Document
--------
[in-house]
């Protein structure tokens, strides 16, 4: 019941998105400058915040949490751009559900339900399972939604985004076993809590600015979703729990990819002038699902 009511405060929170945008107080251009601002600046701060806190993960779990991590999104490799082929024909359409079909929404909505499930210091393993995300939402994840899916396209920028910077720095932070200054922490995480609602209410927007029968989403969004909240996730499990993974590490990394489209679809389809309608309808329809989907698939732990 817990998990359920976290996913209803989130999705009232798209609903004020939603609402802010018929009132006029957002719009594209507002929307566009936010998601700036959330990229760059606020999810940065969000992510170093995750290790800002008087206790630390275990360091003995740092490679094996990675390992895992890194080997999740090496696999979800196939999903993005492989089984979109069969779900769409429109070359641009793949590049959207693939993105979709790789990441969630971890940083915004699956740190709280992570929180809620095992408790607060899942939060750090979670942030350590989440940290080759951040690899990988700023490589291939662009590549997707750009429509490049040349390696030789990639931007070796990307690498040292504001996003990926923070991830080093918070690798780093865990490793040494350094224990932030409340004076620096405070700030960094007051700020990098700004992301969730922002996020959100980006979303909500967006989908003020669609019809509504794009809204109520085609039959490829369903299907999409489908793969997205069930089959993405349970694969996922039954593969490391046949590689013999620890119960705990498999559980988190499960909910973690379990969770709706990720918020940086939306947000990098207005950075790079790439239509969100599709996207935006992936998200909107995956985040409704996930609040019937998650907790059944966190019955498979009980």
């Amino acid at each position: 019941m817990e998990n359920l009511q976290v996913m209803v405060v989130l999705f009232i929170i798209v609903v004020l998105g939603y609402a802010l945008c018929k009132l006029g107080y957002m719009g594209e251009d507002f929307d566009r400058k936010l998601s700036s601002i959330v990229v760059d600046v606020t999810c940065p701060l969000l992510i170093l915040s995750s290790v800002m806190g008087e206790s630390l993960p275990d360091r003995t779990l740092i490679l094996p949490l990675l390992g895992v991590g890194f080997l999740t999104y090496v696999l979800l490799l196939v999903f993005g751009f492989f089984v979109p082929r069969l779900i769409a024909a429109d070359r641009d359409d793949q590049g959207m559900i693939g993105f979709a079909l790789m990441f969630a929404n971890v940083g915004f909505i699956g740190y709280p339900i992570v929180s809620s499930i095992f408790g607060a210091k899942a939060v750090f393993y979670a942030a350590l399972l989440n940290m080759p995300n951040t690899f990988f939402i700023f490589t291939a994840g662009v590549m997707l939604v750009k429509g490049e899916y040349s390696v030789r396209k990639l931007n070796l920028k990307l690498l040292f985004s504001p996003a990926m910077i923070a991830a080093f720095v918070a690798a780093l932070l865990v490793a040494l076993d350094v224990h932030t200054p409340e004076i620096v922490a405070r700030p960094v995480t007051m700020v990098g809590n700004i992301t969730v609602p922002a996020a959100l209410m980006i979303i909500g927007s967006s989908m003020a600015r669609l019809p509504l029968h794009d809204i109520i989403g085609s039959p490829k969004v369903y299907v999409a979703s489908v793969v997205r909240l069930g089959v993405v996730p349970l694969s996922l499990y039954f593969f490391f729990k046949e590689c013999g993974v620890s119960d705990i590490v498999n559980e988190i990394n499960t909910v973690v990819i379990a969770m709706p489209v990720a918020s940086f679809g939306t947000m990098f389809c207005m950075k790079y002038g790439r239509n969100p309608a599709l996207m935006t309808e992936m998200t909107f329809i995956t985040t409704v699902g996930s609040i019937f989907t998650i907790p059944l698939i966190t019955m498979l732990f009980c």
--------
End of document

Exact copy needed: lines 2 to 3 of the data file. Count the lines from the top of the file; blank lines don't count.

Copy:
């Protein structure tokens, strides 16, 4: 019941998105400058915040949490751009559900339900399972939604985004076993809590600015979703729990990819002038699902 009511405060929170945008107080251009601002600046701060806190993960779990991590999104490799082929024909359409079909929404909505499930210091393993995300939402994840899916396209920028910077720095932070200054922490995480609602209410927007029968989403969004909240996730499990993974590490990394489209679809389809309608309808329809989907698939732990 817990998990359920976290996913209803989130999705009232798209609903004020939603609402802010018929009132006029957002719009594209507002929307566009936010998601700036959330990229760059606020999810940065969000992510170093995750290790800002008087206790630390275990360091003995740092490679094996990675390992895992890194080997999740090496696999979800196939999903993005492989089984979109069969779900769409429109070359641009793949590049959207693939993105979709790789990441969630971890940083915004699956740190709280992570929180809620095992408790607060899942939060750090979670942030350590989440940290080759951040690899990988700023490589291939662009590549997707750009429509490049040349390696030789990639931007070796990307690498040292504001996003990926923070991830080093918070690798780093865990490793040494350094224990932030409340004076620096405070700030960094007051700020990098700004992301969730922002996020959100980006979303909500967006989908003020669609019809509504794009809204109520085609039959490829369903299907999409489908793969997205069930089959993405349970694969996922039954593969490391046949590689013999620890119960705990498999559980988190499960909910973690379990969770709706990720918020940086939306947000990098207005950075790079790439239509969100599709996207935006992936998200909107995956985040409704996930609040019937998650907790059944966190019955498979009980």
């Amino acid at each position: 019941m817990e998990n359920l009511q976290v996913m209803v405060v989130l999705f009232i929170i798209v609903v004020l998105g939603y609402a802010l945008c018929k009132l006029g107080y957002m719009g594209e251009d507002f929307d566009r400058k936010l998601s700036s601002i959330v990229v760059d600046v606020t999810c940065p701060l969000l992510i170093l915040s995750s290790v800002m806190g008087e206790s630390l993960p275990d360091r003995t779990l740092i490679l094996p949490l990675l390992g895992v991590g890194f080997l999740t999104y090496v696999l979800l490799l196939v999903f993005g751009f492989f089984v979109p082929r069969l779900i769409a024909a429109d070359r641009d359409d793949q590049g959207m559900i693939g993105f979709a079909l790789m990441f969630a929404n971890v940083g915004f909505i699956g740190y709280p339900i992570v929180s809620s499930i095992f408790g607060a210091k899942a939060v750090f393993y979670a942030a350590l399972l989440n940290m080759p995300n951040t690899f990988f939402i700023f490589t291939a994840g662009v590549m997707l939604v750009k429509g490049e899916y040349s390696v030789r396209k990639l931007n070796l920028k990307l690498l040292f985004s504001p996003a990926m910077i923070a991830a080093f720095v918070a690798a780093l932070l865990v490793a040494l076993d350094v224990h932030t200054p409340e004076i620096v922490a405070r700030p960094v995480t007051m700020v990098g809590n700004i992301t969730v609602p922002a996020a959100l209410m980006i979303i909500g927007s967006s989908m003020a600015r669609l019809p509504l029968h794009d809204i109520i989403g085609s039959p490829k969004v369903y299907v999409a979703s489908v793969v997205r909240l069930g089959v993405v996730p349970l694969s996922l499990y039954f593969f490391f729990k046949e590689c013999g993974v620890s119960d705990i590490v498999n559980e988190i990394n499960t909910v973690v990819i379990a969770m709706p489209v990720a918020s940086f679809g939306t947000m990098f389809c207005m950075k790079y002038g790439r239509n969100p309608a599709l996207m935006t309808e992936m998200t909107f329809i995956t985040t409704v699902g996930s609040i019937f989907t998650i907790p059944l698939i966190t019955m498979l732990f009980c």